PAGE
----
Human Rights Commission decries serious lack of KZN cancer care
A damning report by the South African Human Rights Commission (SAHRC), released yesterday, revealed that cancer patients at government facilities in KZN have to wait at least five months before they get to see an oncologist.
The report reveals that if cancer radiotherapy is the recommended course of treatment, patients admitted to a KZN Health Department hospital will have to wait a further eight months - meaning that it will be 13 months from diagnosis before a patient receives cancer radiotherapy.
The provincial Health Department has seen an exodus of experienced oncologists ever since it decided not to pay a maintenance contract for two state-of-the-art cancer radiotherapy machines at its Addington Hospital in Durban in 2012.
First to quit after 30 years of service was Professor Amo Jordaan, the head of oncology who was instrumental in obtaining the two Varian Rapid Arc Linear Accelerators, which cost R120million to install at Addington. The two machines had brought waiting periods for radiotherapy down from five months to two weeks.
International guidelines recommend that patients receive treatment within 28 days.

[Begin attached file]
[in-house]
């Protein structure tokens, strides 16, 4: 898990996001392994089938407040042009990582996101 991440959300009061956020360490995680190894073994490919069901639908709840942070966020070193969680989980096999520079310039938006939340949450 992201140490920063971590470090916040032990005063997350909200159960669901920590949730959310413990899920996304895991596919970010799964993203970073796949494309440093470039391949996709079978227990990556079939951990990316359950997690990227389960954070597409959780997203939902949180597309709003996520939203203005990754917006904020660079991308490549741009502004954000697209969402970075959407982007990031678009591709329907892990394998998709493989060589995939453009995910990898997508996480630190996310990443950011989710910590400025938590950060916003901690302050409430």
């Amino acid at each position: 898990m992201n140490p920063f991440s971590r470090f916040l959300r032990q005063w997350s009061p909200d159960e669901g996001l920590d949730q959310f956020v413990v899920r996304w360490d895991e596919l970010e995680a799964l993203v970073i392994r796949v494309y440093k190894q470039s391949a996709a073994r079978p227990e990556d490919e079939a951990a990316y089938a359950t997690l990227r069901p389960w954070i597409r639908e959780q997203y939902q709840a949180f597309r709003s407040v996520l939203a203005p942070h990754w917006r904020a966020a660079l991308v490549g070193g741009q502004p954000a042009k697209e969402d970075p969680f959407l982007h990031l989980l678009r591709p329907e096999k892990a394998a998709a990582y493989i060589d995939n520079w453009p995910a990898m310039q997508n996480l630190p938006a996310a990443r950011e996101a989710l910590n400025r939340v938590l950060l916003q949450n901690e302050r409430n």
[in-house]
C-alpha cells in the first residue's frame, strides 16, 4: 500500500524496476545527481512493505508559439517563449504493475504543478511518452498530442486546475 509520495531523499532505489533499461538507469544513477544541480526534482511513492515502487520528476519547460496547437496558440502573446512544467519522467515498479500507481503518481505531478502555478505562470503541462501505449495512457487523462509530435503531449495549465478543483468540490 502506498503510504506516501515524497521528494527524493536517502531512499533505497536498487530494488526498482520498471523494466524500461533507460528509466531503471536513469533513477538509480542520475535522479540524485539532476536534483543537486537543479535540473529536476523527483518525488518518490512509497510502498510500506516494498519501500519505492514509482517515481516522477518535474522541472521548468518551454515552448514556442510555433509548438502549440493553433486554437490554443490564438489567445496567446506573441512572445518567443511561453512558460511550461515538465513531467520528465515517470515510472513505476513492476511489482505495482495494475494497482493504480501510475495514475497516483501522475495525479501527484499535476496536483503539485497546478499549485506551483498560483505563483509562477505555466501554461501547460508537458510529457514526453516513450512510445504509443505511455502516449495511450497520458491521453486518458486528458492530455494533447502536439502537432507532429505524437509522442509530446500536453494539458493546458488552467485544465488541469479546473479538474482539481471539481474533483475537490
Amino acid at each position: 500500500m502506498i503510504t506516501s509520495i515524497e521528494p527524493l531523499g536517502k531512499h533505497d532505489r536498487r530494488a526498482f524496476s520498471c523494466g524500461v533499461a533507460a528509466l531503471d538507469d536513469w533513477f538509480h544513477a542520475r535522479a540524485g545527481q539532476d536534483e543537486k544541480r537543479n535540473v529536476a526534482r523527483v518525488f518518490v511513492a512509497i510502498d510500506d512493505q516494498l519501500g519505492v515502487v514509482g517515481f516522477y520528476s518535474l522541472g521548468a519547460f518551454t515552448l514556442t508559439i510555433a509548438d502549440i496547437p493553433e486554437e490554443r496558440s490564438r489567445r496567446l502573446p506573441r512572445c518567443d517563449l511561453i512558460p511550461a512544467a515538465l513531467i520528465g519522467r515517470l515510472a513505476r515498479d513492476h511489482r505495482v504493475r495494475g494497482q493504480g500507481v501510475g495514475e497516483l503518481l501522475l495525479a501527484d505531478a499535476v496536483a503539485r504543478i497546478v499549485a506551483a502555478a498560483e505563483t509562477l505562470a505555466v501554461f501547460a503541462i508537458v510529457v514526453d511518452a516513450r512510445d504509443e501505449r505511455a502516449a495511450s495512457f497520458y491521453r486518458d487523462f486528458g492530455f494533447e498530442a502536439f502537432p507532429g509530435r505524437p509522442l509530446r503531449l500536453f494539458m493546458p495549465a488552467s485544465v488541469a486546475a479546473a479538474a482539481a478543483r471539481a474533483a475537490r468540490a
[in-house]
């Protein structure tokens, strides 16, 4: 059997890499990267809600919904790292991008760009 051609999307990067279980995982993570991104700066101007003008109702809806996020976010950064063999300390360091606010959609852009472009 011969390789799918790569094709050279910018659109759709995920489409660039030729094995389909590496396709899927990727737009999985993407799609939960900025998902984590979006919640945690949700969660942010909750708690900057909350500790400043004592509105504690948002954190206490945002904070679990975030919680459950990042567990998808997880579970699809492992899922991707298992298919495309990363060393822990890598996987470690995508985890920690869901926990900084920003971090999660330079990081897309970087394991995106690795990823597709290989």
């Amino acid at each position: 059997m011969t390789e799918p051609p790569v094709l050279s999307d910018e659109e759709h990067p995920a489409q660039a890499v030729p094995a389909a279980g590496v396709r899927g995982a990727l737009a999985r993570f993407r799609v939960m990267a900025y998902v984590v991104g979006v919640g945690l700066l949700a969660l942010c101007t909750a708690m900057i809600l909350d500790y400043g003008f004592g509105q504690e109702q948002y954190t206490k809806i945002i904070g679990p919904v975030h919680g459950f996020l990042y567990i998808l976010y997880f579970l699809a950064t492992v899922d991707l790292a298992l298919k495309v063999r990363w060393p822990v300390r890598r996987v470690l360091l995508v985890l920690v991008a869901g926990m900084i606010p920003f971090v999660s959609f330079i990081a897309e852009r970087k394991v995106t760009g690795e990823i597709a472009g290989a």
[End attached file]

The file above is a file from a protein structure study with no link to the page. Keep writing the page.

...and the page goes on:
The SAHRC has ordered the department to immediately repair the two machines and clear the existing backlog of treatment - how it will do this is unclear, given that the department no longer has any oncologists in Durban and only two in Pietermaritzburg.
The SAHRC report follows a complaint that was lodged February last year by DA health spokesman Dr Imran Keeka. The four respondents to the complaint are Dhlomo, Addington Hospital, Inkosi Albert Luthuli Hospital (IALC) and the KZN Department of Health, headed by Dr Sifiso Mtshali.
According to the report, the provincial Health Department sees about 2500 patients annually. How many of those failed to get to see an oncologist or cancer radiotherapy treatment timeously is not known.
The SAHRC also recommended that an investigation be conducted by the Health Ombudsman and that KZN Premier Willies Mchunu determine whether “the MEC (Dhlomo) as the accountable authority has responded adequately in the provision of interim, short term and long-term measures in the performance of all functions of the executive that the constitution and legal frameworks assign to him”.
The investigation saw the SAHRC team visit both hospitals, speaking to staff and patients. None of the staff were prepared to be named, out of fear of victimisation and only one of the patients that the SAHRC team spoke to were prepared to be named.